Lei Wang published another paper “Injection-Induced Seismic Moment Release and Laboratory Fault Slip: Implications for Fluid-Induced Seismicity” related to his recent injection experiments on two saw-cut Bentheim sandstone samples. The paper has been published in recent issue of Geophysical Research Letters. The paper is the fourth paper from our group (see previous papers published in Science Advances and two papers in GRL) that aims to identify seismo-mechanical parameters that would allows us to forecast in near-realtime the deviation from stable rupture conditions.
Key points from the paper:
- Injection-induced fault deformation is dominantly aseismic
- Total moment release depends on total injected volume, independent of fault slip behavior
- Moment-injected volume scaling is linear for stable slip but shows a cubic relation for dynamic slip
Wang, L., G. Kwiatek, E. Rybacki, M. Bohnhoff, and G. Dresen (2020). Injection-Induced Seismic Moment Release and Laboratory Fault Slip: Implications for Fluid-Induced Seismicity. Geophysical Research Letters 47, e2020GL089576, DOI 10.1029/2020GL089576.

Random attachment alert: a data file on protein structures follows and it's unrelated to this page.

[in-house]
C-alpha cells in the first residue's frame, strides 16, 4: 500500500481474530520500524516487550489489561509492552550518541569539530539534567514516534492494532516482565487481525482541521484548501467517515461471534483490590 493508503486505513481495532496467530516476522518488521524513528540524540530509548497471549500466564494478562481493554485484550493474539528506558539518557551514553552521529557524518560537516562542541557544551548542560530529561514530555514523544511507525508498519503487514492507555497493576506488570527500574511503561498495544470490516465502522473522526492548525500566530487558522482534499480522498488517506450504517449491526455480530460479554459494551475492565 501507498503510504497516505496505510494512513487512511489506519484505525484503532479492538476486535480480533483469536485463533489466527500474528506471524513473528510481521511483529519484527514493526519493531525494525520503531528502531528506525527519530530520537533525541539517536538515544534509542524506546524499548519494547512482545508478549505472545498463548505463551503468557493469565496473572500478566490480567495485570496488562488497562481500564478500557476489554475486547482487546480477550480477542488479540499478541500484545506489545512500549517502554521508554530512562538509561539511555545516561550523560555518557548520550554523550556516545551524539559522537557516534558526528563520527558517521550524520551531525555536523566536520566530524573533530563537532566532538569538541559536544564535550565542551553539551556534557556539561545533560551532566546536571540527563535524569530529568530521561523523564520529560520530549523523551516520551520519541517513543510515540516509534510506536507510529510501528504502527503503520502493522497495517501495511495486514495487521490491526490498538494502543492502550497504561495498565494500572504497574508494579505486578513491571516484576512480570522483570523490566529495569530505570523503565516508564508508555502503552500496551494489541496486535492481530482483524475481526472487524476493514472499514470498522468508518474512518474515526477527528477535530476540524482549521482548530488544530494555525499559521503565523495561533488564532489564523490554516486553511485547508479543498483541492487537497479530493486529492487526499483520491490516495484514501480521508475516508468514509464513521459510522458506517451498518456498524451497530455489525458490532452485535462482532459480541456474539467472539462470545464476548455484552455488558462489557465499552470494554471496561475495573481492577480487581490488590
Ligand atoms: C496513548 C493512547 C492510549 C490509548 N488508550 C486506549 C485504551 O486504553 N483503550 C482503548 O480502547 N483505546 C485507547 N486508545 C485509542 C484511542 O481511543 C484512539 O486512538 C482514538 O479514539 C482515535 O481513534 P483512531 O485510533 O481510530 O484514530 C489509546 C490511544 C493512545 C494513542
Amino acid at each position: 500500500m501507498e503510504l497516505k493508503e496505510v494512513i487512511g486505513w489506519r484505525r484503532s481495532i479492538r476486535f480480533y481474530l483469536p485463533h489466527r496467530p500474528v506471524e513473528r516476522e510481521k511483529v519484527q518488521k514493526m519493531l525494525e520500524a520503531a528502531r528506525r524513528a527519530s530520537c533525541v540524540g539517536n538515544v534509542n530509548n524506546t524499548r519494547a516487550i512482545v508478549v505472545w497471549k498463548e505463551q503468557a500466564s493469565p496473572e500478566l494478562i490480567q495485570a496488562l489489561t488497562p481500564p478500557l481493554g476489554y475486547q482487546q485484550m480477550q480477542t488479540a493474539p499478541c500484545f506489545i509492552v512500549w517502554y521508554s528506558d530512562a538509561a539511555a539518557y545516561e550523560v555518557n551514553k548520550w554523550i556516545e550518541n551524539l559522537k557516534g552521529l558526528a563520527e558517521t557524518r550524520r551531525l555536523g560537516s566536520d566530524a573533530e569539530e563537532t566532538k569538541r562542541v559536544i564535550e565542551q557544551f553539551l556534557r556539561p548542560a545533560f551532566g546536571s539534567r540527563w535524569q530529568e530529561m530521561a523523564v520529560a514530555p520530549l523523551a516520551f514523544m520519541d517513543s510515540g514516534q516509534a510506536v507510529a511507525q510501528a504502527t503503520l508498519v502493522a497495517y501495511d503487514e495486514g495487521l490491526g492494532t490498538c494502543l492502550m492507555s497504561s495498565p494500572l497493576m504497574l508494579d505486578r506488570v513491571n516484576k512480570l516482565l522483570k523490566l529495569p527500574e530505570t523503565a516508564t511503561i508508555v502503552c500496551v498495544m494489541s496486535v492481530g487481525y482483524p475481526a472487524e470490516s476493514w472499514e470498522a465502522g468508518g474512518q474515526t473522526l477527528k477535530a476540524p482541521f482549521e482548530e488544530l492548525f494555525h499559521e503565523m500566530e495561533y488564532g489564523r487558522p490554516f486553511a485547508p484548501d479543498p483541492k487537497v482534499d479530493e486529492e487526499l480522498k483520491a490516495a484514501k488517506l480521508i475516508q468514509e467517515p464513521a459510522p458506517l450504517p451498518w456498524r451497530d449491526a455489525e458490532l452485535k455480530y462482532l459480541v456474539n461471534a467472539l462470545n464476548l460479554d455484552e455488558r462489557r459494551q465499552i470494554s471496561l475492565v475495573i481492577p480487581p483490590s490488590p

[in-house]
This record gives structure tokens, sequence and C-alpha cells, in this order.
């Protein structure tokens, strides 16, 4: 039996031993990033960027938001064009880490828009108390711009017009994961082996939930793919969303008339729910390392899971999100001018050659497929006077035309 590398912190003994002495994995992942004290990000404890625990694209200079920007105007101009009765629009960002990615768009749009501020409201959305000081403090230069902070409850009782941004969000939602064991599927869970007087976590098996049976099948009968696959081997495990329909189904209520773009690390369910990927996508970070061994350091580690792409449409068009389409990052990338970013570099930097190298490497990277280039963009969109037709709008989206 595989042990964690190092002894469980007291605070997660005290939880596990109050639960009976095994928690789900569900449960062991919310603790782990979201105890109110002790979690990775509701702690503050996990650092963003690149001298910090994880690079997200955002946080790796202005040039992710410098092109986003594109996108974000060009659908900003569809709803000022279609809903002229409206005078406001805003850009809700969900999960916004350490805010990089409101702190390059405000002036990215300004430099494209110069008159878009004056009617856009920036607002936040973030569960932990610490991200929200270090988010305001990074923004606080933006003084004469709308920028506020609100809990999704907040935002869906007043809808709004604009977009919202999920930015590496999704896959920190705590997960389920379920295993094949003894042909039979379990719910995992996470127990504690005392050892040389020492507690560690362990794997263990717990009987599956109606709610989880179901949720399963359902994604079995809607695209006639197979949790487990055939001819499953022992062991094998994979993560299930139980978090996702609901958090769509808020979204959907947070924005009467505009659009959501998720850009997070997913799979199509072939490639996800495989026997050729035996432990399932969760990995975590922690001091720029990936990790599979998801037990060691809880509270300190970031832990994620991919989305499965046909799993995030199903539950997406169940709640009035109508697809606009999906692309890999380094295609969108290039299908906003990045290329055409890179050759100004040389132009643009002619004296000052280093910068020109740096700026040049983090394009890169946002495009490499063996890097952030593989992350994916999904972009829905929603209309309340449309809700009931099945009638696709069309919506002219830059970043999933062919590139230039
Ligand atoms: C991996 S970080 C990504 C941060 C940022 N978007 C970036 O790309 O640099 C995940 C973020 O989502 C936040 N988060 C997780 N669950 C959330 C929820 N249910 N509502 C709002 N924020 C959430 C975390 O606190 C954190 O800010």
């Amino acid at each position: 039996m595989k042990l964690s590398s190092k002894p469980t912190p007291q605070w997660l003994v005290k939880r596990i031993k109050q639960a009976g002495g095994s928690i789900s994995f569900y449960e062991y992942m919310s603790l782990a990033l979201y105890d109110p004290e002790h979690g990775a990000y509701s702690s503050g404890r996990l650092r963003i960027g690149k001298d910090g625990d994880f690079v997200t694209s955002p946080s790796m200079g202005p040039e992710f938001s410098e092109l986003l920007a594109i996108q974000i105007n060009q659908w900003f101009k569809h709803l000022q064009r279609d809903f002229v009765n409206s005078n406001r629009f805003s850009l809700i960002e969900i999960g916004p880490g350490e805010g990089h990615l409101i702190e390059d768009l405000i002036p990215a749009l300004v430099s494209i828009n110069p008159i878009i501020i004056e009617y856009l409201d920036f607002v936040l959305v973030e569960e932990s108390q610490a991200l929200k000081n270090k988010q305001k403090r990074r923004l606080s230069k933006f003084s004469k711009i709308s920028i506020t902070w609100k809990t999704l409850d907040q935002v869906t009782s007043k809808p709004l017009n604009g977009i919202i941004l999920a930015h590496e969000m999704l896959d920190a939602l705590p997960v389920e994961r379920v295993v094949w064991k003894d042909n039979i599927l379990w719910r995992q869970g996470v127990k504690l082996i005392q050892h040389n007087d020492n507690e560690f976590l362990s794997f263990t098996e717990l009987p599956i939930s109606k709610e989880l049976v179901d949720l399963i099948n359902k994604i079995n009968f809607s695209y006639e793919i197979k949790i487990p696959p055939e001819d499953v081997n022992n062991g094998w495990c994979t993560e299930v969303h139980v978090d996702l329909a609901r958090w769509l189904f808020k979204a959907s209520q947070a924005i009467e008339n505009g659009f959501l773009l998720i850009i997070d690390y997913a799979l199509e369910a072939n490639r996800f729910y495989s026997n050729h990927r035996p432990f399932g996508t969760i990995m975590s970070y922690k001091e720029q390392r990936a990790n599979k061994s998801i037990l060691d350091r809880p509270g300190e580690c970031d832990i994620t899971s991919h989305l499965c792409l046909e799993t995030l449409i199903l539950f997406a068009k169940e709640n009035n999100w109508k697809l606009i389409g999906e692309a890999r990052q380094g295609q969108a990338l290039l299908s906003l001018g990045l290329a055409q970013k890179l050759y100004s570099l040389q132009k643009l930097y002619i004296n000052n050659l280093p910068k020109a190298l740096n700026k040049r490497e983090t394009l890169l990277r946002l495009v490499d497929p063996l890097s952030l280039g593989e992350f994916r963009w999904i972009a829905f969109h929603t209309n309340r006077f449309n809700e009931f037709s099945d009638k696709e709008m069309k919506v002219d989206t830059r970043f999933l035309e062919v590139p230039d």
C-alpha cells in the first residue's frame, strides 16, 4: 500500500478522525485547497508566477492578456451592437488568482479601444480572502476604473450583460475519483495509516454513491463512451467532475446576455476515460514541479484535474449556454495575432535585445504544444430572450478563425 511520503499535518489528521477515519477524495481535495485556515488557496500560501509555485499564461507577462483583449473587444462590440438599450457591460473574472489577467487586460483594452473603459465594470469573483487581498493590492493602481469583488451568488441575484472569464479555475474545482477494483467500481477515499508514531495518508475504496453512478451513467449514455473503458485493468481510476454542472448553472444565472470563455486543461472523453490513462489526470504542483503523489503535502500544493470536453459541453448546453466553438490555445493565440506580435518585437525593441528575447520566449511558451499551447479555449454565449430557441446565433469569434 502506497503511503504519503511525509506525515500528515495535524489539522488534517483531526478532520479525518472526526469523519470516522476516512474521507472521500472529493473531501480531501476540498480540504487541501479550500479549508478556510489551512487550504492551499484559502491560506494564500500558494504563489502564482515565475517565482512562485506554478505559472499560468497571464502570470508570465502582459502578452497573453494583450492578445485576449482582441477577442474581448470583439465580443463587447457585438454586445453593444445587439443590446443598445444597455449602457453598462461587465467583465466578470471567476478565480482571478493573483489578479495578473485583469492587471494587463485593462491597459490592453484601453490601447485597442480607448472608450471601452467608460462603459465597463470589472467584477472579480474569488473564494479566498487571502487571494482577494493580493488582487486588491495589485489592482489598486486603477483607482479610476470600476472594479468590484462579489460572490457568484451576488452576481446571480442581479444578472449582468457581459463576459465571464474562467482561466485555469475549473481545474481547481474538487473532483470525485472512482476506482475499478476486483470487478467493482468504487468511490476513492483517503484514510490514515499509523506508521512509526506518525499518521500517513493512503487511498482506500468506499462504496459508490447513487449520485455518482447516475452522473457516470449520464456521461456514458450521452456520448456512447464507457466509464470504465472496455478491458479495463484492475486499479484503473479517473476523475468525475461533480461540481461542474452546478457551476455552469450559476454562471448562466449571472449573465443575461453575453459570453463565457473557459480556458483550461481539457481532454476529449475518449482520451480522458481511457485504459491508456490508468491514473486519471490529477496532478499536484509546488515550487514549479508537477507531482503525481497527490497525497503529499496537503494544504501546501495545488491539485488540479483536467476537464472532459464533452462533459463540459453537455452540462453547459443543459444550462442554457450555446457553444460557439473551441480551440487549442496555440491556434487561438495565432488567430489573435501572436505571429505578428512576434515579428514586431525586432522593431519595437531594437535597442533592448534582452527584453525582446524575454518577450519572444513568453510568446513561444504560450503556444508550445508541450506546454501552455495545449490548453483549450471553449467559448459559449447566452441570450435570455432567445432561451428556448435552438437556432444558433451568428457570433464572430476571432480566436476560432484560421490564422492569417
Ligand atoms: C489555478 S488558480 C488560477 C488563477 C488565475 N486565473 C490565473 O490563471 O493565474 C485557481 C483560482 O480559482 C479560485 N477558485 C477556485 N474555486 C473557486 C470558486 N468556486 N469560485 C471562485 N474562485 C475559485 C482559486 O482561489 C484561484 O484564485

Anthropogenic earthquakes caused by fluid injection have been reported worldwide to occur in the frame of waste-water disposal, CO2 sequestration and deep geothermal system projects. To study the dynamics of injection-induced seismic energy release in controlled environment, we performed laboratory fluid injection experiments on critically stressed high-permeability sandstone samples with a prefabricated fault. We monitored acoustic emissions occurring during injection-induced fault sliding. We found that the total seismic deformation (expressed in total seismic moment) is related to total injected volume, independent of fault slip modes (i.e., dynamic slip, steady slip and fault creep). Seismic moment release rate roughly scales with fault slip velocity. In our experiments, the fluid pressure front migrates faster than the rupture front by about five orders of magnitude, resulting in fault slip within a zone of homogeneous fluid overpressure. We found the cumulative seismic moment scales linearly with the injected volume for stable slip (steady slip and fault creep) while it follows a cubic relation for dynamic slip. Our experimental results suggest that the deviation of monitoring cumulative moment release with injected volume from a linear trend in practice might be a sign for potential seismic risk. This may be considered in modifying current injection strategies.